Don't Steer the Golf Ball when Fairway is Tight

Here's one of golf's many small ironies: The harder you try to drive the ball accurately on a tight hole, the worse your chances of hitting the fairway.

Why? Because narrowing your focus to a small area causes you to tense up and steer or guide the ball, rather than making a free-flowing swing in which your parts work in unison. Golfers anxious over the shot's result will often pull up and out with their left (lead) side, yanking the club across the line and producing a weak, thin slice.

Does that mean you should grip it and rip it no matter how slender the fairway? Not exactly. That mentality rarely delivers great accuracy. You do, however, want to make a full, forceful swing. Here's how:

  • Set up to play your natural shot shape (fade or draw). This will boost your comfort level and confidence.
  • Position the ball 1-2 inches closer to the center of your stance than usual.
  • Grip down an inch or so on the club.
  • Make your normal full swing.

By playing the ball back and choking up, you'll automatically shorten your swing and add control. That frees you up to give it 100% power, which keeps the upper and lower body working together.

Don't Steer the Ball When Fairway is Tight

Don't Steer the Ball When Fairway is Tight

Stepping up to the tee and seeing a tight fairway stretched out in front of you is an intimidating experience, to say the least. All golfers love to see a wide fairway waiting to receive their drives, but that is not always going to be the case. Sometimes, you will come across a golf course which is tight all the way from the first hole to the last. In other cases, you'll play a course which is generally wide, but presents you with one or two tight holes along the way. When you do reach these narrow holes, it is important to have a plan.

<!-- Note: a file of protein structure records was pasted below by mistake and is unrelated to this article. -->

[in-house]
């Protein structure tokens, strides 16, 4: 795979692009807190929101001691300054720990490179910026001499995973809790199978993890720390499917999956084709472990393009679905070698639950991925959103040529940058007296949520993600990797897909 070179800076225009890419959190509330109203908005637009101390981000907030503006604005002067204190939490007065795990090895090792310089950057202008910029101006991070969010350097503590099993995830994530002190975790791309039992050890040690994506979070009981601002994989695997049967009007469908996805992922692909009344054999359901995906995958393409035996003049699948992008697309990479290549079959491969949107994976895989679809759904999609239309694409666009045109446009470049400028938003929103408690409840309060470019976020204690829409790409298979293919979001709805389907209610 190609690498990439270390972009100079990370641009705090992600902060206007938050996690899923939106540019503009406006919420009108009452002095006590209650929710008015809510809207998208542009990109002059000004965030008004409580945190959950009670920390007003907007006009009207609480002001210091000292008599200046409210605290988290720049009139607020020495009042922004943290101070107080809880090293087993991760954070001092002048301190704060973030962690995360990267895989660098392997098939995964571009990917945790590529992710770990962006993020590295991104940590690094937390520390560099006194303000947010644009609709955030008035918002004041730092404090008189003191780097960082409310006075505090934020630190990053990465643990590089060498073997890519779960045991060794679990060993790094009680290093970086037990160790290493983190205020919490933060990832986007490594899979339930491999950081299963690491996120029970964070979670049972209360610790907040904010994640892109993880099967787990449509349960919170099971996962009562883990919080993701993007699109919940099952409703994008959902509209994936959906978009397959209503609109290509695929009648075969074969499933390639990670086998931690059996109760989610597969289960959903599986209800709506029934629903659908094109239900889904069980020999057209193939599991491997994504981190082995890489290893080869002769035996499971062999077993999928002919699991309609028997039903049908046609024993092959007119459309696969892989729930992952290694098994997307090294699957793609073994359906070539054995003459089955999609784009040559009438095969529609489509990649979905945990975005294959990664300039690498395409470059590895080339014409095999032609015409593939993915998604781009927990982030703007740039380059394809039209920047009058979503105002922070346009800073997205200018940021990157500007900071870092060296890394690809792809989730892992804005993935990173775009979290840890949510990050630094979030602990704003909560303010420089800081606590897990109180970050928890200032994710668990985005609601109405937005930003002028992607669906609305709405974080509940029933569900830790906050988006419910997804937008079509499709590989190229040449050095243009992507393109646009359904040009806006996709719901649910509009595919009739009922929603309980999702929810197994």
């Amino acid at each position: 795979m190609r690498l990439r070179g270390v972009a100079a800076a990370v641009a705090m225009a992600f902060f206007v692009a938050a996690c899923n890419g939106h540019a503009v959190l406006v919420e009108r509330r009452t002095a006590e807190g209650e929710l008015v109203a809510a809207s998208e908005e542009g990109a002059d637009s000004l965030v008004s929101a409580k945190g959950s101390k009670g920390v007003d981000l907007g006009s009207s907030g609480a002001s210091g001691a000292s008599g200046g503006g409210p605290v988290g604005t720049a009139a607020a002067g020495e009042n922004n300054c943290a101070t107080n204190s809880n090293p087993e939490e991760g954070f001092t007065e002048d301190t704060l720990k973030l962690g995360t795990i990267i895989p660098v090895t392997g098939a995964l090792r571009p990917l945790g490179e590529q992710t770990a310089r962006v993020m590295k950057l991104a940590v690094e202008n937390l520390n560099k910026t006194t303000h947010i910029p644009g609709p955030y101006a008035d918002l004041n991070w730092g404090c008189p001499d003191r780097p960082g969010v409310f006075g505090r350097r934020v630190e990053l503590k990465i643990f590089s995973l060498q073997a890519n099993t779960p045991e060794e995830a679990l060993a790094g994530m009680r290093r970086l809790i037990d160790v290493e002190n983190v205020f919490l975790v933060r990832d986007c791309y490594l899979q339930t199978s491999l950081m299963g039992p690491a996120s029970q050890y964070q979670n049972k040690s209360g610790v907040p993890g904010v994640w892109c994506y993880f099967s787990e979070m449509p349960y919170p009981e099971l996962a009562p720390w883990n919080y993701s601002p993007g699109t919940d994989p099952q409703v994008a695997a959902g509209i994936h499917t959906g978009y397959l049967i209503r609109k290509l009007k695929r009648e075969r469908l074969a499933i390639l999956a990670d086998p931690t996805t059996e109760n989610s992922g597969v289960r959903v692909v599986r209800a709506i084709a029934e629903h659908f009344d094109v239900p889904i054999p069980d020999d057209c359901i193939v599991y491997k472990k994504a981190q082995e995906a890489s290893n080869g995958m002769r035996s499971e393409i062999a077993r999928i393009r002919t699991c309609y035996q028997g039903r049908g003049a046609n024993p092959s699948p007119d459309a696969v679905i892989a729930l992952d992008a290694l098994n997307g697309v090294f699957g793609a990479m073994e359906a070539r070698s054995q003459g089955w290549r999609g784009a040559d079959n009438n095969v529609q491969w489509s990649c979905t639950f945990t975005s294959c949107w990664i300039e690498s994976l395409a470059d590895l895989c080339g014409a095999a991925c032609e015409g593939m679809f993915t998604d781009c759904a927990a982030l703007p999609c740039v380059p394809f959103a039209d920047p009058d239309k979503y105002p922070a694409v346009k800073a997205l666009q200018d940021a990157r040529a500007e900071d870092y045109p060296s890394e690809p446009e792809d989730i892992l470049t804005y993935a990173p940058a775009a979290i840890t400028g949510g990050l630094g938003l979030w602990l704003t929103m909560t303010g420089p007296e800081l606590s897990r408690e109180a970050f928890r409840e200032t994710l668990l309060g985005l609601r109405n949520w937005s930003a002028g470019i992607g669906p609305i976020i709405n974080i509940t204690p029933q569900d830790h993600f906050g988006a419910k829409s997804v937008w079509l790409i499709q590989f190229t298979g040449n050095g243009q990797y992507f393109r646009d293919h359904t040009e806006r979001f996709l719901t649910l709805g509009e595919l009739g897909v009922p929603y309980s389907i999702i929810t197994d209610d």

In this article, we are going to cover a variety of strategies which we hope will help you hit more narrow fairways. It is a great feeling to stand on the tee knowing you can hit even the smallest of fairways, but that feeling doesn't come free. You have to earn it, through a combination of smart decision making and plenty of physical preparation. Remember, even the best course management strategies can't make up for a poor golf swing. Only when you blend a solid swing with the right choices will you be able to find your ball in the short grass time after time.

As mentioned in the title of this article, one of the common problems faced by amateur golfers – and even some professionals – is trying to 'steer' the golf ball when playing to a tight fairway. In other words, the player will attempt to guide their ball into the fairway with a careful swing, rather than moving the club head through the ball aggressively and with confidence. When you are hitting the shot, steering the ball might feel like the right thing to do. You'll feel like you have more control, since you aren't releasing the club at full speed. Unfortunately, this type of swing does not actually help you hit more accurate shots. If anything, your accuracy is going to be harmed when you steer your swing, as the club face will not rotate into a square position freely, as it does when you just relax and let it go. Most of the time, attempting to steer the ball into the fairway is only going to lead to disappointment.

So, does that mean you should be swinging as hard as possible? Well, no, not quite. In the end, we should be looking for something in between those two extremes. You don't want to guide the ball down the fairway, but you don't want to swing so hard that you feel like you're going to fall over, either. The ideal swing in this situation is the same as the ideal swing for any other tee shot – you are going to attempt to make a solid, repeatable swing which features great balance and produces a predictable ball flight. In the end, sticking with your standard swing is the best bet to hit a narrow fairway.

All of the content below is based on a right-handed golfer. If you happen to play left-handed, please take a moment to reverse the directions as necessary.